Amazed at home many of the folks on sites like Match.com, Chemistry.com, or CougarLife.com are incredibly good-looking? There's a site for people who are "aesthetically challenged" (their words, not ours) and it is celebrating a milestone: the first engagement between two of its members. Tom Clifford, 36, and Janine Walker, 31, have become engaged after meeting on the U.K. version of the website "The Ugly Bug Ball," which has U.K., U.S., Canadian, Australian, and Irish versions of the site. The site describes its mission statement as follows: Internet dating is more popular that it’s ever been with singles all over the world logging on to find the love of their life. But aren’t you... Read more...
The British owner of the Segway company, who had purchased the company less than a year ago, in December 2009, from inventor Dean Kamen, has died in a freak accident, driving the vehicle off a cliff. Jimi Heselden was 62. Heselden was reportedly using the Segway to inspect the grounds of his property, when he plunged off a cliff and into the River Wharfe. He was using a special ruggedized country version of the Segway.  The only word that could be used to describe such an accident, with the Segway transporter, which was designed to be safe and (more or less) un-tippable, is ironic. A spokesman for West Yorkshire Police said: "Police were called at 11.40AM yesterday (Sunday) to reports of... Read more...
On Monday, the London School of Economics launched a project designed to "map happiness" in the U.K. Indeed, we are not kidding. The iPhone application called "mappiness" will be used to help researchers map "happiness across space in the U.K." After installing and setting up the free app, users will receive a notification on their iPhone automatically, between one and five times a day (as set by the user). The timing will be random, and during hours set by the user. Additionally, the user can manually enter happiness data, as well. The app will ask users to report their feelings at the time, and (broadly, they say), who they're with, location, and current activity. If the user is outdoors and... Read more...
Dell has made little to no effort to keep their "Streak" Tablet a secret, but when everyone else is doing a tablet, we sort of understand the need to make it public knowledge. After months and months of leaks and rumors, Dell is finally putting all of that conjecture behind them and getting official with the 5" Streak, which is set to launch early next month in the UK exclusively on O2. Pricing plans for the device haven't been made public, but one thing that's certainly unique about the Streak compared to other tablets is this unit's ability to act as a mobile phone. It will almost certainly be the largest "phone" you've ever seen beside someone's head, but with a 5" display, it will also be... Read more...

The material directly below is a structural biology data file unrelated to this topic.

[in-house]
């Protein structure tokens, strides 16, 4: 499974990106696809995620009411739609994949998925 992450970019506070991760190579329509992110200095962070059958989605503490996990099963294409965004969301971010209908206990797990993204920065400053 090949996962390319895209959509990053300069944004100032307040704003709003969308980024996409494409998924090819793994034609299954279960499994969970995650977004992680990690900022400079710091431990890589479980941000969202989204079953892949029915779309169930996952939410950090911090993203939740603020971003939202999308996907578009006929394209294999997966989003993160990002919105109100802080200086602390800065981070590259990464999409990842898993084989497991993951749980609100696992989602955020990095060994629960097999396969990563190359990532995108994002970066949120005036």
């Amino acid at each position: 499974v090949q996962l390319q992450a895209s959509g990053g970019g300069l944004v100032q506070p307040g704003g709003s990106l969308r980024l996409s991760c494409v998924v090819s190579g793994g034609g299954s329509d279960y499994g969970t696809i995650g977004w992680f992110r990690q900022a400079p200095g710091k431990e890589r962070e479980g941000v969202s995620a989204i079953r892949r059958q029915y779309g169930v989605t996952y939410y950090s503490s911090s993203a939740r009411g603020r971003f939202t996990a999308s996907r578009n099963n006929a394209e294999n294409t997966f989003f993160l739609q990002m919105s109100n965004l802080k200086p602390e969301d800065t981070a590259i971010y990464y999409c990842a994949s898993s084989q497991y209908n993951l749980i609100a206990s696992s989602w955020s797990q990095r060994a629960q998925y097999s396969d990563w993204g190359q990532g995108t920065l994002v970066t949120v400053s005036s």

It's no secret that American broadband isn't as robust from a national perspective as it could be, particularly when compared to other nations. Virgin Media a major broadband player in the United Kingdom, and they have pushed for faster speeds in the home for years now. They were responsible for rolling out one of the first commercial 100Mbps cable modems to consumers, and now the cable operator is testing out a new technology that could deliver high-speed Internet over none other than telegraph poles. Yes, telegraph poles. The idea here is to get broadband (Virgin Media's broadband, of course) to another one million or so homes that aren't currently being serviced. Just as the American government... Read more...
Craig "Lazie" Lynch, 28, escaped from the minimum-security Hollesley Bay Prison near the village of Woodbridge in southern England three months ago. Since then, he's been mocking police via Facebook, and he's also managed to gain a huge number of Facebook "fans." His Facebook photo isn't exactly family-friendly, so if you visit his page, be warned (it's also why we have no images of the miscreant, ourselves).In fact, Lynch has 27,000 fans at the time of this writing. Strangely, a number of posts from his fans seem positive, although a few chime in every now and then to remind people they are "cheering for" a felon. Lynch had been serving a seven-year sentence for committing a burglary with a... Read more...
Alan Turing created the famous "Turing Test," which is a proposal he made in 1950.  It was designed to be a way of dealing with the question of whether machines "can think." He also helped in the breaking of Germany's Enigma code during WWII. And finally, he was gay, and committed suicide in 1954, two years after first being chemically castrated with female hormones. Alan Turing was one of the great mathematicians in history. However, in 1952, he was convicted of "gross indecency" for having sex with a man. Turing was then given the choice: prison or "chemical castration, " the injection of female hormones to suppress his libido. At the same time, the U.K. government revoked his security... Read more...